The Binomial Distribution is a useful tool for Six Sigma Projects
Lean Six Sigma is fundamentally data-driven. It heavily relies on statistics to solve real-world problems. This is especially true in the Measure and Analyze phases within the DMAIC process. Practitioners who have completed Lean Six Sigma Green Belt training are faced with the problem of determining the likelihood of defective products or services resulting from a process. You may recall from Six Sigma online courses that defective products or services are products or services that are not usable. There are two possible outcomes for defectives. The binomial distribution can be used to determine the likelihood of a process producing defective products. Let’s take a closer look to the binomial distribution and its implications for Lean Six Sigma.
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Bernoulli J. discovered the binomial distribution in 1713. It is one of the oldest known probability distributions. The binomial distribution can be used to describe a type of probability distribution that is applicable to discrete data. It is a probability distribution that summarizes how likely it is that a value will take one or more of two independent values given a set of assumptions or parameters.
Binomial distributions are associated with data that can have either pass or fail, no-go or go. It is useful for Six Sigma teams who want to know more about the frequency of an event, rather than the magnitude. Binomial distribution is used to identify defectives data. These are non-conformities that make products or services unusable. It simply refers to the percentage of items that are not defective.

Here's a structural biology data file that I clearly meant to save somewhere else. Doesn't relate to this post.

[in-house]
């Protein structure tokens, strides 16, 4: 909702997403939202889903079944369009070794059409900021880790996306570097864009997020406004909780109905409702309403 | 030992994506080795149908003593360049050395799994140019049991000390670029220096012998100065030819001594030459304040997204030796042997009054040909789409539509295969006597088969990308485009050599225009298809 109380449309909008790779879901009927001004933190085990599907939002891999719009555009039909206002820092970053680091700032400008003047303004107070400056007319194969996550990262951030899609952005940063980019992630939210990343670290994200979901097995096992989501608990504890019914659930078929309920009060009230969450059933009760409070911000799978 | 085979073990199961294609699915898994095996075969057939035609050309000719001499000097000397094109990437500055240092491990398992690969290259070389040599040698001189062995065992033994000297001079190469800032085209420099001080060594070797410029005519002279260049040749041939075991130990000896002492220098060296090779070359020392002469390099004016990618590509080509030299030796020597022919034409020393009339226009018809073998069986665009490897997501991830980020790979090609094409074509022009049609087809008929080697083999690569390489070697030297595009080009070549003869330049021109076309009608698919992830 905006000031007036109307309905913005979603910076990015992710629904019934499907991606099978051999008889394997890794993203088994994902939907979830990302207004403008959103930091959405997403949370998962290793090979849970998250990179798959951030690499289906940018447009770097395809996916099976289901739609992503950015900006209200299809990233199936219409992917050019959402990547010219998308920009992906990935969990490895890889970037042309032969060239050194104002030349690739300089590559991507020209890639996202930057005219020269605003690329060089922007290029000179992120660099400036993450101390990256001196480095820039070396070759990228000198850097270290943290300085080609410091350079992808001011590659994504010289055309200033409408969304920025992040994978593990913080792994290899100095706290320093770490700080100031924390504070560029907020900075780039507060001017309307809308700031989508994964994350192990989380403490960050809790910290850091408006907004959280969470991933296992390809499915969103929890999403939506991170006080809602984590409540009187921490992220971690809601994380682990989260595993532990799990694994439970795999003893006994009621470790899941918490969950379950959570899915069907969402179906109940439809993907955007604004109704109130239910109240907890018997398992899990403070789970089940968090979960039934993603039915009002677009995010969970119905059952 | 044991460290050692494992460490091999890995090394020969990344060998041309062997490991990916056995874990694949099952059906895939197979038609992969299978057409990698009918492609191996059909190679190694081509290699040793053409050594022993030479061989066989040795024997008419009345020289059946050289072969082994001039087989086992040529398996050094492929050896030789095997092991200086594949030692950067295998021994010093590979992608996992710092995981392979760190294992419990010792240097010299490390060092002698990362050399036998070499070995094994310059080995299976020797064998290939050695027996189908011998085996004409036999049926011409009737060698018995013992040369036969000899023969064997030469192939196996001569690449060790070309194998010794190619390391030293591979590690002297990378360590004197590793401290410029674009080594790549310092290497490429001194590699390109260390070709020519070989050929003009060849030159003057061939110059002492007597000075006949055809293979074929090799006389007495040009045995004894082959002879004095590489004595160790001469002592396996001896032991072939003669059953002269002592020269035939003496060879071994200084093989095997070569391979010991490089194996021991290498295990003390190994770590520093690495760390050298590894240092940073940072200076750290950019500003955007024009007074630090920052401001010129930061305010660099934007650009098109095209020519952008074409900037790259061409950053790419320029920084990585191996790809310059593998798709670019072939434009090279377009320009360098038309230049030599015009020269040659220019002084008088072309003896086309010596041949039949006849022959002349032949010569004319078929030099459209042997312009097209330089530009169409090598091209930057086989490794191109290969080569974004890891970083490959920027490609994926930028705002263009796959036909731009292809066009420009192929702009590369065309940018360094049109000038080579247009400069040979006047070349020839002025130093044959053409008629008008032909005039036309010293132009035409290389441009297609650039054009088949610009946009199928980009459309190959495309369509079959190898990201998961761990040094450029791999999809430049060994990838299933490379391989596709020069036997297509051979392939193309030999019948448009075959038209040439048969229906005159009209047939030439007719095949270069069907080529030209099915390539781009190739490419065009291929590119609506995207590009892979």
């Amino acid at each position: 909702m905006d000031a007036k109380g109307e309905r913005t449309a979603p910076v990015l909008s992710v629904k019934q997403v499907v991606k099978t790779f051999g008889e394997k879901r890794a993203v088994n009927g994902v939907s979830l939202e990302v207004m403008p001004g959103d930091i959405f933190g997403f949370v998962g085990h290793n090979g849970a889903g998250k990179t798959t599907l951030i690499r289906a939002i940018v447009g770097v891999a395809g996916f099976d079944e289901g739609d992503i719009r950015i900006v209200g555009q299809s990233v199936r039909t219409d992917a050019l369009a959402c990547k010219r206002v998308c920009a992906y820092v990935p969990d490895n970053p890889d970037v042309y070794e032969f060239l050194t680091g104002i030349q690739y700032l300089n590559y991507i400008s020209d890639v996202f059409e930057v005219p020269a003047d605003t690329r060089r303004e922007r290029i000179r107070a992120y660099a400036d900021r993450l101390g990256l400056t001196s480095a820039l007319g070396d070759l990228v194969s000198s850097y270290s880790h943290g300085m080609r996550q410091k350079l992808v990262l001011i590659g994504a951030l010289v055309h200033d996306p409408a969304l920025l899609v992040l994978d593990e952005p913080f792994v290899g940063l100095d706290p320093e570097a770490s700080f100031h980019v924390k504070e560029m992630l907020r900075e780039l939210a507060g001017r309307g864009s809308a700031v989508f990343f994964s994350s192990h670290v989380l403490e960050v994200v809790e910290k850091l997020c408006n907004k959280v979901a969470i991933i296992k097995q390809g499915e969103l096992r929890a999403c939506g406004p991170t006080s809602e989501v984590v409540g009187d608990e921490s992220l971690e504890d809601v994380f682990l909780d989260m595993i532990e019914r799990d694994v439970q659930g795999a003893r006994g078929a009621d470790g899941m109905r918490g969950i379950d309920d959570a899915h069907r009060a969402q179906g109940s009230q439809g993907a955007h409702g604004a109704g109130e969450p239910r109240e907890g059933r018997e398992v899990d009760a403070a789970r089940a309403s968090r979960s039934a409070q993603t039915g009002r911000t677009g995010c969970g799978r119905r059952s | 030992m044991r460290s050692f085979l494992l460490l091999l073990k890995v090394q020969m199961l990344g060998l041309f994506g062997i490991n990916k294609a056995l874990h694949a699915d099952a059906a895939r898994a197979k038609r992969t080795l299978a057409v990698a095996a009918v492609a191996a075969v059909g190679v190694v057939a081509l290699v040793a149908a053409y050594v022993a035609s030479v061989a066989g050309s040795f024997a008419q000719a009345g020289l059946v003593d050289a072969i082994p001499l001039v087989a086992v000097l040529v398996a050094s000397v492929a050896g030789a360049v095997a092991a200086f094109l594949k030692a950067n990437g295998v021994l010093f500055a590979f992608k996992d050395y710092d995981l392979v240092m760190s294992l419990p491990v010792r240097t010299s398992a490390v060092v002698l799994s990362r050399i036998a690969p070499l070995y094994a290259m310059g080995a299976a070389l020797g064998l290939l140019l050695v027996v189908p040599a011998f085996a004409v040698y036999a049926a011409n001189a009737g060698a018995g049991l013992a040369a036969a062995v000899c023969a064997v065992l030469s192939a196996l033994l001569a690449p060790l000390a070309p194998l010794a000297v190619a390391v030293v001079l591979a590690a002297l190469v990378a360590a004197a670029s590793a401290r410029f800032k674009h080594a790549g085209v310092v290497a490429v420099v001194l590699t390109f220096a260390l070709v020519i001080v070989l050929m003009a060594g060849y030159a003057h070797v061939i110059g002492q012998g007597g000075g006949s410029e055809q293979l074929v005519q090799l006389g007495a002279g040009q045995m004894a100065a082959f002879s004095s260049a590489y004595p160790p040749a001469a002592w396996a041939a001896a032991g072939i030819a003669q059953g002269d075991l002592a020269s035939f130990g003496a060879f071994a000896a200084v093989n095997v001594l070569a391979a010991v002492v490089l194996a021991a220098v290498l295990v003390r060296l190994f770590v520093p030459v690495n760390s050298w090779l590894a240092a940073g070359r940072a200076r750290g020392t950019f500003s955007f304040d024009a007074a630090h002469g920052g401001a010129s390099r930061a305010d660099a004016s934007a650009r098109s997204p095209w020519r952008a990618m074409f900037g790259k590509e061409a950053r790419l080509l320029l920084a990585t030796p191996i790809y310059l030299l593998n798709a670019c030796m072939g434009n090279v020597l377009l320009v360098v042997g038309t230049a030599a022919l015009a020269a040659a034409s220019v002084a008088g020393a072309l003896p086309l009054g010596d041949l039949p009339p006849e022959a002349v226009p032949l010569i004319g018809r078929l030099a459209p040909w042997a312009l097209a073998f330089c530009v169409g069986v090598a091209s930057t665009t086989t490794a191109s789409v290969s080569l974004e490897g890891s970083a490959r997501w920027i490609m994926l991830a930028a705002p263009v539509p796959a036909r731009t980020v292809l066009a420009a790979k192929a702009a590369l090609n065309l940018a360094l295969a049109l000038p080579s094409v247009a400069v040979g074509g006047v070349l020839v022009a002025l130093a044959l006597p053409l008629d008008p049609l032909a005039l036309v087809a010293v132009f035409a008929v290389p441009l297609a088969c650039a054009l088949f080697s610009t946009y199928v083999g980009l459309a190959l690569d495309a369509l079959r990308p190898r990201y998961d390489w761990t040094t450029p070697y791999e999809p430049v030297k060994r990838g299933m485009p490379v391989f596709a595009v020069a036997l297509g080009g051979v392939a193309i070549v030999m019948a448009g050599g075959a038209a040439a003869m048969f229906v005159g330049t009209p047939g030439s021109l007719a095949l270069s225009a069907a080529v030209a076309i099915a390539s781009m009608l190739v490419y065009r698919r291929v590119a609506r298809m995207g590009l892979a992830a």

Six Sigma Binomial Distribution
The following criteria must be met for binomial data:
Each item is the product of identical conditions
Each item can result in one of two outcomes (pass/fail or go/no-go).
Each item has a constant probability of success or failure
The items’ outcomes are independent
A binomial distribution is more suitable for evaluating defects than defectives. It is most useful when there are fewer than 30 observations and the probability is greater than 10%. The binomial distribution can be used by project teams to determine how difficult it is to achieve a target given past performance.
The binomial distribution can’t be used in every situation that has only two outcomes. Consider the following question: How can someone calculate the likelihood of it snowing on a given day? A binomial distribution is not applicable as snow probability is lower in winter than in summer.
Flipping a coin will create a binomial distribution. Because each trial can only take one value (heads/tails), each success has equal probability. For instance, the probability that you flip a head or a tail is 0.50. The results of one trial won’t affect the results from the next.
This is the Binomial Distribution Formula. Let’s look at the components of the formula.
The letter ‘P’ stands to indicate the probability of success. The capital letter ‘P’ refers to the desired probability, while the smaller ‘p’ refers to the actual probability.
The number of success desired is indicated by a ‘r’
“n” stands for Sample size
The symbol for factorial is ‘!’ For example, For example, the ‘5 Factorial’ is equivalent to: 5 will multiplied 4 times, 3 times multiplied with 3, 3 times multiplied again by 3, 3 times multiplied 2 and 2 times multiplied 2x. The answer is 120.
‘0 Factorial’ equals 1
Example and solution
Let’s now look at an example. This is the problem:
We all know that the two outcomes of tossing a coin are head or tail.
The probability of each outcome is 0.5, and it remains fixed over the course of time
Additionally, statistically independent outcomes exist
In this example, the important question is: What’s the chance of getting 5 heads?